He expected to make life so gravely that it transformed into an obsession for him and he would go to any incredible to accomplish his authoritative target. In the wake of being lost in his dream of making a life for such a long time, one can without a lot of an extent see what it looked like for him to go to the affirmation he had made an animal. Exactly when Frankenstein woke from his fantasy, he was dismayed by what he'd done. There never was brilliance in his dream; the dream was a mind flight that he had made in his mind. The moment he genuinely watched what he'd made he felt pounded and he said it unmistakably "and breathless horror and disgust filled my heart".
A timeless human goal has always been to set visionary goals to advance the coming generations. Although many results can be successful, a great number of them can turn out deadly. In the novel, Frankenstein, Mary Shelley illustrates the result of a man’s visionary motive of creating life, which consequents into the birth of the deadly creature. The creatures understanding of justice is based on eliminating anyone or anything preventing him from reaching his goal; accordingly, his actions to attempt revenge upon Victor only led to his downfall throughout the novel. The creature’s understanding of justice and it’s revenge against Victor is the driving force of the story because it builds up the anticipation the reader has for the final confrontation.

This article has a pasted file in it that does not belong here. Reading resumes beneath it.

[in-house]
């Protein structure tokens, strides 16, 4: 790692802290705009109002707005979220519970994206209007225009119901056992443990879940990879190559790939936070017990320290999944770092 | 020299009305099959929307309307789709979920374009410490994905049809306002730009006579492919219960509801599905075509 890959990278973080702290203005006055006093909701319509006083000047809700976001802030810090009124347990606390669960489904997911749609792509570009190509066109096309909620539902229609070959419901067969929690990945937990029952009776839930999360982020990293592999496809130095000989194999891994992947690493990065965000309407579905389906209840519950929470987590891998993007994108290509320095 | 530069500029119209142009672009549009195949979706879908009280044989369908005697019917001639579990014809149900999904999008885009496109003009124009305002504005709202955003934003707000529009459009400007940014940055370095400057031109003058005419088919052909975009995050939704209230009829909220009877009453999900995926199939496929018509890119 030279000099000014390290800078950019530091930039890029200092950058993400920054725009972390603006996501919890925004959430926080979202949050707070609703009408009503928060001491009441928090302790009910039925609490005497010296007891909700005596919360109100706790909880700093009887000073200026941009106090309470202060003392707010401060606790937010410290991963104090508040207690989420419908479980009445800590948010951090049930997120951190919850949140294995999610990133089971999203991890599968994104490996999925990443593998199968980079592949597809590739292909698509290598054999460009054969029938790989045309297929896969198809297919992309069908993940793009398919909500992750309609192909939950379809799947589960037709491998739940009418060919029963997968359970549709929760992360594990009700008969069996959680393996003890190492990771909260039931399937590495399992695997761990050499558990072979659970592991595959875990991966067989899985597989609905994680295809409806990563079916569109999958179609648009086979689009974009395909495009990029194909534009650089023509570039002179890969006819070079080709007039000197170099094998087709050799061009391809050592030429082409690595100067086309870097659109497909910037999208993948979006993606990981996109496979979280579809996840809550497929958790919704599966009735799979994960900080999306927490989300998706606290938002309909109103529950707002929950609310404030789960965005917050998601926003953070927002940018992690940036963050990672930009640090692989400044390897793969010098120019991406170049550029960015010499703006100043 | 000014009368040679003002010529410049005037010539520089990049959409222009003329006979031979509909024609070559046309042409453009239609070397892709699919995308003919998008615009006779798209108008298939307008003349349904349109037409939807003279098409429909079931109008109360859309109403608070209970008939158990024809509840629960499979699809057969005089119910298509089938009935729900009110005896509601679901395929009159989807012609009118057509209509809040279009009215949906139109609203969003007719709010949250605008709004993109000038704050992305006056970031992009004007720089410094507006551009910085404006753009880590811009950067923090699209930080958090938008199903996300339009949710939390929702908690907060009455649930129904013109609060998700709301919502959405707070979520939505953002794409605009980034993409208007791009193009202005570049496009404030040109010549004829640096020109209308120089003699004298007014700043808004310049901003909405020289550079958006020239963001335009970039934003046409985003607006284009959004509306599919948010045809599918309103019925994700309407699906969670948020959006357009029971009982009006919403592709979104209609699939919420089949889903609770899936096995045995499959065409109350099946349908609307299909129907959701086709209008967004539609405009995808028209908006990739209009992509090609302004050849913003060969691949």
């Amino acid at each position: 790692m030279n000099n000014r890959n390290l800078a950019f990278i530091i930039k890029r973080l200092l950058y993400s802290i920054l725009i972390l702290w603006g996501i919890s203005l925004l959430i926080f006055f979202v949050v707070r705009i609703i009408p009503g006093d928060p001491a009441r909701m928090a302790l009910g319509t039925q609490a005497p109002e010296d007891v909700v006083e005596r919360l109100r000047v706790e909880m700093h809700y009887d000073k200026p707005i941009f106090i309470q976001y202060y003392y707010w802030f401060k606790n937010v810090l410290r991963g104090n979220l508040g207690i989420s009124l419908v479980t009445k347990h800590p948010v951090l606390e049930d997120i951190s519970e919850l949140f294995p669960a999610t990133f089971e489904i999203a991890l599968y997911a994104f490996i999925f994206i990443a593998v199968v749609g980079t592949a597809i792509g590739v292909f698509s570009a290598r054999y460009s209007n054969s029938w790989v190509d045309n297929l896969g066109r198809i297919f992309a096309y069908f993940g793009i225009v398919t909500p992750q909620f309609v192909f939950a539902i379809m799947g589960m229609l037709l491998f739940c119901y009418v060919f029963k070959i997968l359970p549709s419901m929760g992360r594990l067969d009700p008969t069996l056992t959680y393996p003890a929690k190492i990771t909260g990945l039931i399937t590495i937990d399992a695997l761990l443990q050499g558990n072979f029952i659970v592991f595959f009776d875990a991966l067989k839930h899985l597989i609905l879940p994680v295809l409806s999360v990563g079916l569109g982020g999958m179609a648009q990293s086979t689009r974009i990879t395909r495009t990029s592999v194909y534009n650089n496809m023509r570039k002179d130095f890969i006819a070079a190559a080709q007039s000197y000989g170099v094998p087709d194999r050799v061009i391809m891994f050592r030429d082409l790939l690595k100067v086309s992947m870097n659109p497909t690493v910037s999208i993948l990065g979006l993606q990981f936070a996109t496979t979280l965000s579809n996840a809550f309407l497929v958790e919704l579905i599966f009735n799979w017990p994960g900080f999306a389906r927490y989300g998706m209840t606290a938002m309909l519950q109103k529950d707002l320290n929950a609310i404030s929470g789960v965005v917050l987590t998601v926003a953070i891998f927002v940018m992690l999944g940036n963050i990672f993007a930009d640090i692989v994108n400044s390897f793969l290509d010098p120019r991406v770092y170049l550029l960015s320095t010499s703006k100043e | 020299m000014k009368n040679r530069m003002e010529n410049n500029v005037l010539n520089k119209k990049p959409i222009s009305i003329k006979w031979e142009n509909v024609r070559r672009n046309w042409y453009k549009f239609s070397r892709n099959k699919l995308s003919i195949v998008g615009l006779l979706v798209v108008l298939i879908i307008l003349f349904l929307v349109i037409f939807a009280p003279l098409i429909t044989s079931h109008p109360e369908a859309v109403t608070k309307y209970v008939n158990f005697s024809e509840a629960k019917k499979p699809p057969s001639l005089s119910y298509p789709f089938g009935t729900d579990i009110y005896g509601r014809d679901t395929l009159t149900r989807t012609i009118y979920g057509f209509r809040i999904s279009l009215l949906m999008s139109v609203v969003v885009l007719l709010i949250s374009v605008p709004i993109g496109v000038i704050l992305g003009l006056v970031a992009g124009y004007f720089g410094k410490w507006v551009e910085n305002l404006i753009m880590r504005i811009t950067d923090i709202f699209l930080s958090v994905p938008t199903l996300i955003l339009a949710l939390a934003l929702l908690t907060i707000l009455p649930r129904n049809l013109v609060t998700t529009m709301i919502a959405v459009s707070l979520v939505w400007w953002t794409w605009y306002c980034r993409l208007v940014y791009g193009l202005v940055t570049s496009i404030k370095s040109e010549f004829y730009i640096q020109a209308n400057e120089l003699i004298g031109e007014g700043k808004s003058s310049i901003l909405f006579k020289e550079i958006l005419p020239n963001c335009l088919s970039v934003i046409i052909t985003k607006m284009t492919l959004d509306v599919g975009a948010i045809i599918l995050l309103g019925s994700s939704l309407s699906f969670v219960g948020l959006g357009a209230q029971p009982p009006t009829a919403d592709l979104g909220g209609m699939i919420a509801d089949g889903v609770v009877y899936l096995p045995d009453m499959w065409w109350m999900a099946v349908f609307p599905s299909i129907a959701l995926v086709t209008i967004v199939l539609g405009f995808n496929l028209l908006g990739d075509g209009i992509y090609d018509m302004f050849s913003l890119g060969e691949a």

Furthermore, Zaroff will not bargain with losing the ability to hurt others for the reason of the thrill. In other words, Zaroff cannot be convinced that what he has been doing to humans is wrong. This can be a result of him thinking that he’s superior to all races. As the story of “The Most Dangerous Game” starts, the climax first occurs when Rainsford finds out what the general considers as the biggest hunt of them all. As Rainsford asks “Where do you get them”?
Jack tries to get ralph impeached, he uses his rhetorical skills to twist ralphs words. He tells the group “He’d never have got us meat”, asserting that hunting skills make for effective leader. Jack assigns a high value only to those who he finds useful or agreeable to his views and looks to silence those who do not please him. Another time where jack is manipulating is where he uses the boy’s fear of the beast to control their behavior. Jack creates the idea of the beast and provides just enough evidence of its existence in order for the boys to follow him blindly.
Zaroff entertains Rainsford at dinner with exhilarating stories of hunting around the world. Deliberately, he expounds how he had to “‘stock the island’” (6) for his newly “‘invent[ed] …animal’” (7). He then explains how “‘[he] bought this island, built this house” and hunts “’the most exciting [game] in the world’” (7). Seeing that Rainsford needs more enlightenment, Zaroff clarifies by stating that this is, “’quarry with which [he] can match [his] wits’” (7). The reader, like Rainsford, is on the edge of his seat wondering what this mystical animal is.